More dominatrix comparisons so you know I have things to say. 😀 But I’m going to have to mull before I say them. I’m no swift brain, me. I have to put out one point tho’. Now, I don’t like speaking about groups as monolithic, and feminism reaps the benefit of that personal trait just like anyone else. However, I do want to say that I have very rarely, maybe just plain never have, heard a female feminist speak positively of dominatrices who was not a self-identified feminist dominatrix herself or a self-identified feminist female submissive who engaged in homosexual sessioning. Yes, even BDSM positive heterosexual feminist submissives largely seem to, ah, just plain omit the existance of the femdom.

    As for us male subs, we are very frequently treated as the creepiest of the creepy (or ‘pathetic and weak’, as you actually wrote.) You got that right and I appreciate to sympatheic point. I’m not chastising anyone for the predjudice, tho’. Many of us are pretty freakin’ creepy. 🙂 But y’know, groups as a monolith, tarring everyone with the same brush, and what not. Perhaps, I extend the courtesy of not lumping people together because I rather need the courtesy extended to myself. 😀

    • hi Jay I thought of you when I was posting this section up here.

      I think lumping together ‘feminists’ is different from ‘submissive men’ or ‘bottoms’. Feminists spout a particular dogma that I disagree with categorically. Men are just people expressing their sexualities.

  2. Quiet Riot Girl,

    I am here after reading the “bitch” comment at Feminist Critics….

    This I’ll say, I’ve known some great female dogs….

    I would not degrade them by calling a human female misandirst a bitch….

  3. Clarence says:

    Jay Generally:
    I’m a het male “switch” in terms of bdsm, but I have a slight preference for the “bottom” side of things. The amount of shame this used to bring me all the way up until about age 34 or so, is tremendous. As most of my formative sexual years were prior to the internet and I was poor not middle class or wealthy, I also had no way to contextualize my desires so based on the little amount of porn I found that had bdsm themes and the small amount I purchased myself I figured I was a male “submissive”.

    Yeah. This stuff is better reported on than it used to be but it’s still something that is often associated with the “gimp” in Pulp Fiction. It doesn’t help that probably most male submissives you meet on the web are either openly gynocentric feminist or even proponents of “real” (not sexual) female superiority. I’m the lone male that admits to taking a bottom role with women on many alt right, traditionalist and MRA forums and it does get rather lonely.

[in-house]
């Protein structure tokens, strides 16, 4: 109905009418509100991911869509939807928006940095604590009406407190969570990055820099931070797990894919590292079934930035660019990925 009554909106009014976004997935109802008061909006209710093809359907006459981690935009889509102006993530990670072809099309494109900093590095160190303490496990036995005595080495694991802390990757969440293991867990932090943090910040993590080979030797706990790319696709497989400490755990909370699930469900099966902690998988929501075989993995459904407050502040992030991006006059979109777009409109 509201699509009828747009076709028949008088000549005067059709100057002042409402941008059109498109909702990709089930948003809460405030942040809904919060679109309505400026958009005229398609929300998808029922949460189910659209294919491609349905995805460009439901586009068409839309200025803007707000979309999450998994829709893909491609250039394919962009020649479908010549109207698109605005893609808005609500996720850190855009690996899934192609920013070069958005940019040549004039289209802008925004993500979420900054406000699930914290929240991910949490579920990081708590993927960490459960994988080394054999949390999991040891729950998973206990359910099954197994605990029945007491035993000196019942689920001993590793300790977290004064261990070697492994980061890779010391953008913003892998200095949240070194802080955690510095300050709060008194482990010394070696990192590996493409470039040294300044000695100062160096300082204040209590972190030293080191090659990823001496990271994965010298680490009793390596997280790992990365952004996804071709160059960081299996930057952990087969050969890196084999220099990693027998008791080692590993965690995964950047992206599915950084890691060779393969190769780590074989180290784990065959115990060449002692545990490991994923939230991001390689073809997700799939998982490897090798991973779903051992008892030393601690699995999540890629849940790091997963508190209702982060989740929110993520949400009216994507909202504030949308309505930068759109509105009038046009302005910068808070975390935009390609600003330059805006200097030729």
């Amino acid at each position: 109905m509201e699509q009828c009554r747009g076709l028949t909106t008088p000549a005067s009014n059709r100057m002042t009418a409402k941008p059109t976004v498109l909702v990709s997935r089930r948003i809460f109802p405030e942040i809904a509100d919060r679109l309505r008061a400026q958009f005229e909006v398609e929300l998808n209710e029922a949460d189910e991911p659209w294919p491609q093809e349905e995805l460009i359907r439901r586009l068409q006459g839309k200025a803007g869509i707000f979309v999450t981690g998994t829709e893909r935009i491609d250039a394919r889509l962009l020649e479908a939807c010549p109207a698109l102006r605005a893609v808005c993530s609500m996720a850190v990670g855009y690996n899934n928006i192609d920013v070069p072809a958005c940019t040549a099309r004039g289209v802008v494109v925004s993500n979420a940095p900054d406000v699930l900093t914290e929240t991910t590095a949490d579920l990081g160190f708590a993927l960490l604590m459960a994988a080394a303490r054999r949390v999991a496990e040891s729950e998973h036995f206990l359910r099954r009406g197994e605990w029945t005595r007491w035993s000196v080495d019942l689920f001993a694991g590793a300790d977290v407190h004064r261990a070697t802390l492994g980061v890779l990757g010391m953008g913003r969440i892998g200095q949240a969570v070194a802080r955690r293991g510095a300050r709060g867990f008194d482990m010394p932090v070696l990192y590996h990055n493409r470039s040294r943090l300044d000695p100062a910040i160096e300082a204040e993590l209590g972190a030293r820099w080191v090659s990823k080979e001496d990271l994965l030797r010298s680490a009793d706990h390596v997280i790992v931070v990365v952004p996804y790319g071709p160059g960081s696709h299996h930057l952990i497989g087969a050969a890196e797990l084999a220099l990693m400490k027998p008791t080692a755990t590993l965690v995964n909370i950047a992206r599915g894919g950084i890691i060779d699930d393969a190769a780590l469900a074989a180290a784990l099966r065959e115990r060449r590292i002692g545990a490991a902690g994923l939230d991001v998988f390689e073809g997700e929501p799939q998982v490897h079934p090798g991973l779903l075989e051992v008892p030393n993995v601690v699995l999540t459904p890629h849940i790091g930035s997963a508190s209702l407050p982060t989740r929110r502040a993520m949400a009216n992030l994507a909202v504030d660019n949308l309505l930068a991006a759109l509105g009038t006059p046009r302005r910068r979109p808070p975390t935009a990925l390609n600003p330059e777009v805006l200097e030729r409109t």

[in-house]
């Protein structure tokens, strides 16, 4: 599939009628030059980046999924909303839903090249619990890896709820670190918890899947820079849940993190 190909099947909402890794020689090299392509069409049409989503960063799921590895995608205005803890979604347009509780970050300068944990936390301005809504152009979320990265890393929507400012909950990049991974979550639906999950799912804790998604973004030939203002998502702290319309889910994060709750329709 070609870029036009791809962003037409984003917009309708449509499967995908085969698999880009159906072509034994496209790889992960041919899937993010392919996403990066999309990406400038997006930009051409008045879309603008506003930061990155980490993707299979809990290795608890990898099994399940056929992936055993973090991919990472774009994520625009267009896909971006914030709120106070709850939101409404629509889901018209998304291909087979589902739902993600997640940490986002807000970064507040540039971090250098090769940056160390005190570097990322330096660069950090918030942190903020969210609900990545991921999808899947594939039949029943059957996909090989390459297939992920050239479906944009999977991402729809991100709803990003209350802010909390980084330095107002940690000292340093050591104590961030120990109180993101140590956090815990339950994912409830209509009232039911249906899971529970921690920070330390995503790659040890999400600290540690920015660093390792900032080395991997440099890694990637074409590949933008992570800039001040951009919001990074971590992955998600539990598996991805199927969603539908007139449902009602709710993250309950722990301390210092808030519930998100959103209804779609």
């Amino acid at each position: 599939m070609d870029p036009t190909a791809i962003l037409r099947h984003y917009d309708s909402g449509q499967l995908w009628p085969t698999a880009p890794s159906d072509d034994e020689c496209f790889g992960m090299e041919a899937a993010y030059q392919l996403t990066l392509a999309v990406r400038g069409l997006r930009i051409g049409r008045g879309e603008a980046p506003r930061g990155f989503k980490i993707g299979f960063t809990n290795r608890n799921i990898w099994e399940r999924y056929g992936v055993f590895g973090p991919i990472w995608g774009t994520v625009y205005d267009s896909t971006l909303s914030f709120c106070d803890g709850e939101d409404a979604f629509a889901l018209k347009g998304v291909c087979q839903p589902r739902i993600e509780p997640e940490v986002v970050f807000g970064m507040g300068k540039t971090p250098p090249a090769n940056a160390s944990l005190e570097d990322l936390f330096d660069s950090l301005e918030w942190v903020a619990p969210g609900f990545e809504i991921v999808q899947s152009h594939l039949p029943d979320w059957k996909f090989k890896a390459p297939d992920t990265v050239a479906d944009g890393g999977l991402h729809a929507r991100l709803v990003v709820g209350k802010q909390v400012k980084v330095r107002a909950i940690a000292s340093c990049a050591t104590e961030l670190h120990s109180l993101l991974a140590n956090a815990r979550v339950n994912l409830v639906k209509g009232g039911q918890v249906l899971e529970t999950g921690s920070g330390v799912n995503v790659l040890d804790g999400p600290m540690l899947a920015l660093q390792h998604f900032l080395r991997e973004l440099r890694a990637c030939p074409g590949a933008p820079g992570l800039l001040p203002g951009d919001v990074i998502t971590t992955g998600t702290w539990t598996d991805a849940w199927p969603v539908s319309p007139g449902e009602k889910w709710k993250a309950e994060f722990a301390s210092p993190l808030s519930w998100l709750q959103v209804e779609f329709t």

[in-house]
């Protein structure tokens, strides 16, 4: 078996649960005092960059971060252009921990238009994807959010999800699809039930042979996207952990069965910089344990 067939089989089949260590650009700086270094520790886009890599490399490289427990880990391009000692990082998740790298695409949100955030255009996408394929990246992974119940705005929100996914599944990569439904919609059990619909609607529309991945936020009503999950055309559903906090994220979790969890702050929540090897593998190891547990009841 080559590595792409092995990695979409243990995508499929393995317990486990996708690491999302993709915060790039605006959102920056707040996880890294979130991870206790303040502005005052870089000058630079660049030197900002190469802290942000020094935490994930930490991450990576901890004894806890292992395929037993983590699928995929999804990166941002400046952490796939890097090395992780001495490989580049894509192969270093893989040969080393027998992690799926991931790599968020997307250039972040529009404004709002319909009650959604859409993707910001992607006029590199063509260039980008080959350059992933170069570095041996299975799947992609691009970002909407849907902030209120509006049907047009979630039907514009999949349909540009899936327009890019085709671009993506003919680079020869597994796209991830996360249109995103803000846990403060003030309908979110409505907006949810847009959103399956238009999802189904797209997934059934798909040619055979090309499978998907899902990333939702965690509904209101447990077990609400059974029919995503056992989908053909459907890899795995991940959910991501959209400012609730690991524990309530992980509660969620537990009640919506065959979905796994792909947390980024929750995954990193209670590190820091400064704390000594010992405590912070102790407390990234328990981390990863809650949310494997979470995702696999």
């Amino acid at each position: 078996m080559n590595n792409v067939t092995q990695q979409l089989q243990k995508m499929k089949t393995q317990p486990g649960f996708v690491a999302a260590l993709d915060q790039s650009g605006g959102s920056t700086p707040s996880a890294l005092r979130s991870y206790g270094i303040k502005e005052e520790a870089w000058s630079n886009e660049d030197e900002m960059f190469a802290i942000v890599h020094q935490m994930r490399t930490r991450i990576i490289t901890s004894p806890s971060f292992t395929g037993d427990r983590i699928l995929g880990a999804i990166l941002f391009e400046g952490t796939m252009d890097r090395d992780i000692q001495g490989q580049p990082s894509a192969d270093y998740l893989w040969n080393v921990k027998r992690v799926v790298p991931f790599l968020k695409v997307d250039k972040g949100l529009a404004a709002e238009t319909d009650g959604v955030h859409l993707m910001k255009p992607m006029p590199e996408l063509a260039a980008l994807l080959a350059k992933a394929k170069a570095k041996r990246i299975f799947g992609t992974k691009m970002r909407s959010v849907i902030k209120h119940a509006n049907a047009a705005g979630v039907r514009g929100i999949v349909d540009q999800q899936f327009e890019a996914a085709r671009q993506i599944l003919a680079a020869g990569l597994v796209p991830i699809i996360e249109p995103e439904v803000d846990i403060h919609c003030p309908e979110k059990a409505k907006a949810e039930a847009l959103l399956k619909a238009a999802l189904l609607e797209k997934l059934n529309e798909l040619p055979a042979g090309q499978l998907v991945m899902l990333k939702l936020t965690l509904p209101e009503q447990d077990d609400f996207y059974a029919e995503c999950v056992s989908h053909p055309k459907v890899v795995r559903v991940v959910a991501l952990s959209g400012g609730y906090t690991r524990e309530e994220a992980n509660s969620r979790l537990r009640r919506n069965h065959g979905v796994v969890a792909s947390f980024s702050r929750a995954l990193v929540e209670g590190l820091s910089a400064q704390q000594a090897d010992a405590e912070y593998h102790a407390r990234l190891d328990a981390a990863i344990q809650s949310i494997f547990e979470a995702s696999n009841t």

4. Jay Generally says:


    Brother, preach. I’m writing a blog post right now about how I was drifting around in circles as a kid wondering if I was gay, trans, or crazy but so deep in each states respective closet that I was trying to find ways to trick myself in my own mind.

    I got into internet circles eventually and it only half helps (half was better than none). There’s the crazy specific fetishes. There’s what I like to think of the scripted dominatrix; the woman performing a role (usually for money, sometimes for attention) that’s just a way to bottom from the top for those who top from the bottom. (Simpson covers the mindset very well in A Hiding to Nothing ) And like any subculture; there’s the all out whackadoos. :/ Everyone’s got their own rocks to stumble over in the road they walk, I guess.

    You’re right; dudes advocate female superiority without thinking about what they’re saying. Like a kink or a personal predjuice is a basis to oppress people or sexism somehow being acceptable if you reverse it.

    I’m also trying to write something coherent to post here or on my blog in response to here. 🙂 I love this site.

  5. Clarence says:

    Jay Generally:

    I have a problem with the concept of “topping from the bottom” in that I think it is often misused. There is nothing wrong with communicating one’s limits or desires so long as one realizes that your partner is in no way obligated to fulfill them.

    As for your second to last paragraph we agree 100 percent. Look forward to your post.

  6. elissa says:

    Well then – she did not make the cut for WMC Social Media Award Nominees 2011, though Doyle and Marcotte did so…also absent from the list is our very own QRG

    Maybe next year!!